Don Tapscott, a Canadian author and business executive, was the first to coin the term ‘Digital Economy’ in 1995 with the release of his best-selling book, ‘The Digital Economy: Promise and Peril in the Age of Networked Intelligence’. From the introduction of desktop university by Sun Microsystems to emergence of e-connected purchasing systems by Wal-Mart, Tapscott went on to cite various examples to explain the concept of Digital Economy – a computerized economy that turns simplification and hyper-connectivity into synonymous terms. Simply put, it is a structural shift from the traditional industrial economy towards a convergence of information, communication and computing.
In today’s world, digital economy is no longer confined to the digital space alone. With evolving strategies and technologies the line, demarcating the ‘new’ and the ‘old’ world has disappeared significantly. Businesses now increasingly bank upon strategies that converge the best of both worlds to maximize returns.
Digital Economy consists of four crucial elements:
• Systematizing production and work in new ways
• Changing information into commodity
• Codifying available knowledge
• Using digitalized Information and Communication Technologies (ICT)
Let’s take the case of Kaeser Compressors Inc., a leading manufacturer of compressed air and vacuum products, in order to comprehend the present state of Digital Economy. With nearly 100 years in the market, Kaeser Compressors is already the standard-bearer and its products are some of the most trusted ones. However, they are gaining more favor than predicted by delivering what modern customers seek most – excellent customer service along with quick response and easy interaction. Furthermore, the data received during the transactions from the sensors embedded in the company’s systems enhance the area of innovation and improvement. As traditional transactions ended immediately as a customer purchased a product, customer services were considered as an unimportant value-addition. But now, various forms of Digital Economy such as online banking and e-commerce are breaking ground in effectively bridging the gap between the consumer and service provider with a digital connection.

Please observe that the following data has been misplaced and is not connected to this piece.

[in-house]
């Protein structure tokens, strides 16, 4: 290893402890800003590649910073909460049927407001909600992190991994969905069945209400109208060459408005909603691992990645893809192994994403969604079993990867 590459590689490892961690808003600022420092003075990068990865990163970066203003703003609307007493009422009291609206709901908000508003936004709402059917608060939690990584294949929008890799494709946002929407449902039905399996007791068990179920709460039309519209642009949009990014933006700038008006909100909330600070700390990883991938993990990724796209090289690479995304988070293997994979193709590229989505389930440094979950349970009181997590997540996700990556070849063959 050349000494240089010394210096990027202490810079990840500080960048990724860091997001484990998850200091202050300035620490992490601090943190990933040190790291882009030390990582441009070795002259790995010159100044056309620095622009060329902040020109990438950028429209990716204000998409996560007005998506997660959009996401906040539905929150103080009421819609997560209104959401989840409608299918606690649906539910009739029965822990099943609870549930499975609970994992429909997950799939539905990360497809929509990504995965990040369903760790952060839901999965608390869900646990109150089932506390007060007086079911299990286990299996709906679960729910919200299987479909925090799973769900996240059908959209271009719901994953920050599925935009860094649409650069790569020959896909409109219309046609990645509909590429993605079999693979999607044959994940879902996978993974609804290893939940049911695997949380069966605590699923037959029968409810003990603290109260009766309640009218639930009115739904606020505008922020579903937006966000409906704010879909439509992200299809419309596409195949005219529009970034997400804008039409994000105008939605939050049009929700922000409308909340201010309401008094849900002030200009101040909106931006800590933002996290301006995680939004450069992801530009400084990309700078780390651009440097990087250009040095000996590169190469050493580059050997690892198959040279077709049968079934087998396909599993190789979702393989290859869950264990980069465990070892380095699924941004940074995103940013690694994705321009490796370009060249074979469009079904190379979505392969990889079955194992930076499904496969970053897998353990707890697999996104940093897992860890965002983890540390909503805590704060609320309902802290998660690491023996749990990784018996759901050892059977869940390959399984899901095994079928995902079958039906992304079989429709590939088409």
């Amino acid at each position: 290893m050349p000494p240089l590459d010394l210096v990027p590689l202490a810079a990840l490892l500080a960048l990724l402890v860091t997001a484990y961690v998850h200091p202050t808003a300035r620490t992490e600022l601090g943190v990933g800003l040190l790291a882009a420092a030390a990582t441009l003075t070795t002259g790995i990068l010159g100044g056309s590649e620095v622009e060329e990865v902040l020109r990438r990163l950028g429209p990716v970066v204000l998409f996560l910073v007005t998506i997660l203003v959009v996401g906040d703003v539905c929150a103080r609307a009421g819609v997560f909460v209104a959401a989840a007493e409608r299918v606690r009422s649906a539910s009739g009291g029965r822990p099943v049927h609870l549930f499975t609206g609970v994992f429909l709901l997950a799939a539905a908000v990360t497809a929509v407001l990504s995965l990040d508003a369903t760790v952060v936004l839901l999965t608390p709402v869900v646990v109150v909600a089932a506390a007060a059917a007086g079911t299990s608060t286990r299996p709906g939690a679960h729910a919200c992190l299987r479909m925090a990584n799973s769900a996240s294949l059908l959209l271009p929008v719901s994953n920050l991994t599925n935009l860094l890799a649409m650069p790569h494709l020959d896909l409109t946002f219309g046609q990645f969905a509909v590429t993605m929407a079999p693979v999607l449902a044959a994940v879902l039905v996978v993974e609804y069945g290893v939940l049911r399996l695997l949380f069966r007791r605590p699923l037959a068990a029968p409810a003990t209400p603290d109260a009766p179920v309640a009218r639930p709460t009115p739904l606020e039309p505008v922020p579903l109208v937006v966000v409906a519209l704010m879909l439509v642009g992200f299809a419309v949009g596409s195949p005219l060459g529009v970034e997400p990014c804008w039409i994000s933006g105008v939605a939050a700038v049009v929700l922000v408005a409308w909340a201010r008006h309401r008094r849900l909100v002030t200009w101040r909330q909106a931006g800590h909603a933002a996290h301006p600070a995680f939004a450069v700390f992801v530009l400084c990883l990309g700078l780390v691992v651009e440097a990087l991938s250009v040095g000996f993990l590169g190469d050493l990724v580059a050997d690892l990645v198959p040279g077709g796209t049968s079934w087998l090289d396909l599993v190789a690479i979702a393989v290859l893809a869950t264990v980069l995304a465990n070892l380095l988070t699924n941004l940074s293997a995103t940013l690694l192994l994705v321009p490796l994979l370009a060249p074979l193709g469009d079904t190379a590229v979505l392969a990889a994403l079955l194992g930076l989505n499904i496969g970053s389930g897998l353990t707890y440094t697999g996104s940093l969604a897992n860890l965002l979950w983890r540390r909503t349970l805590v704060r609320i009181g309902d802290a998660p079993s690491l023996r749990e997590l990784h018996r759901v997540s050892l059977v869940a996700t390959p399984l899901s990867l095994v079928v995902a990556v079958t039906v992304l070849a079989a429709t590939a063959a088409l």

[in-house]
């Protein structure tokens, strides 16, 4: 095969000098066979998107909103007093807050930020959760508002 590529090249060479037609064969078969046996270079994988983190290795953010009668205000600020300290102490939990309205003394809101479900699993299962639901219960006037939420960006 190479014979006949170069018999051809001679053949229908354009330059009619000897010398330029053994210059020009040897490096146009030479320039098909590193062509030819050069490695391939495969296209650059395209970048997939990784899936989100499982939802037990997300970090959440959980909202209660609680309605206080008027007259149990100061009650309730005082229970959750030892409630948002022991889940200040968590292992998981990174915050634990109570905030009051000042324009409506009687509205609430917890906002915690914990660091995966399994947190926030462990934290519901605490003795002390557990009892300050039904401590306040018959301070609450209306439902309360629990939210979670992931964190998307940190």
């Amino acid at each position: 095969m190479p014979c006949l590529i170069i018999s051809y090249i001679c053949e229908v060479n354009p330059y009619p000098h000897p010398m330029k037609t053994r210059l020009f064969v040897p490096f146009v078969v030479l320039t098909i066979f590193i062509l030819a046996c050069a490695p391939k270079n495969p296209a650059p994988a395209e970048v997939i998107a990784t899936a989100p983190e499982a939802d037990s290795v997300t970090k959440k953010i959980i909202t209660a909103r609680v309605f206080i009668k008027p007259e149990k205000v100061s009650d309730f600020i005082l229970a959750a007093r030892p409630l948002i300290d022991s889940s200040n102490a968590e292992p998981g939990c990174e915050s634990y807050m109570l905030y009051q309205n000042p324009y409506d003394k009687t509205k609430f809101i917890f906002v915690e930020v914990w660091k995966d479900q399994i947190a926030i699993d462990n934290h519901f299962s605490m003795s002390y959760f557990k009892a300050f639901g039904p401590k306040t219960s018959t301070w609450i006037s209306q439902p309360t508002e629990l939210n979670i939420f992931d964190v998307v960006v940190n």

In the 45th World Economic Forum Annual Meeting held this year, the Executive Chairman of Google, Eric Schmidt had noted, “Almost all of the problems we debate can be solved by more broadband connectivity.” And he is correct. Digital tools have already started changing the diorama of diverse sectors, ranging from healthcare to farming. This growth in Digital Economy will transform communities by developing better connectivity. In short, it will keep on simplifying life in years to come.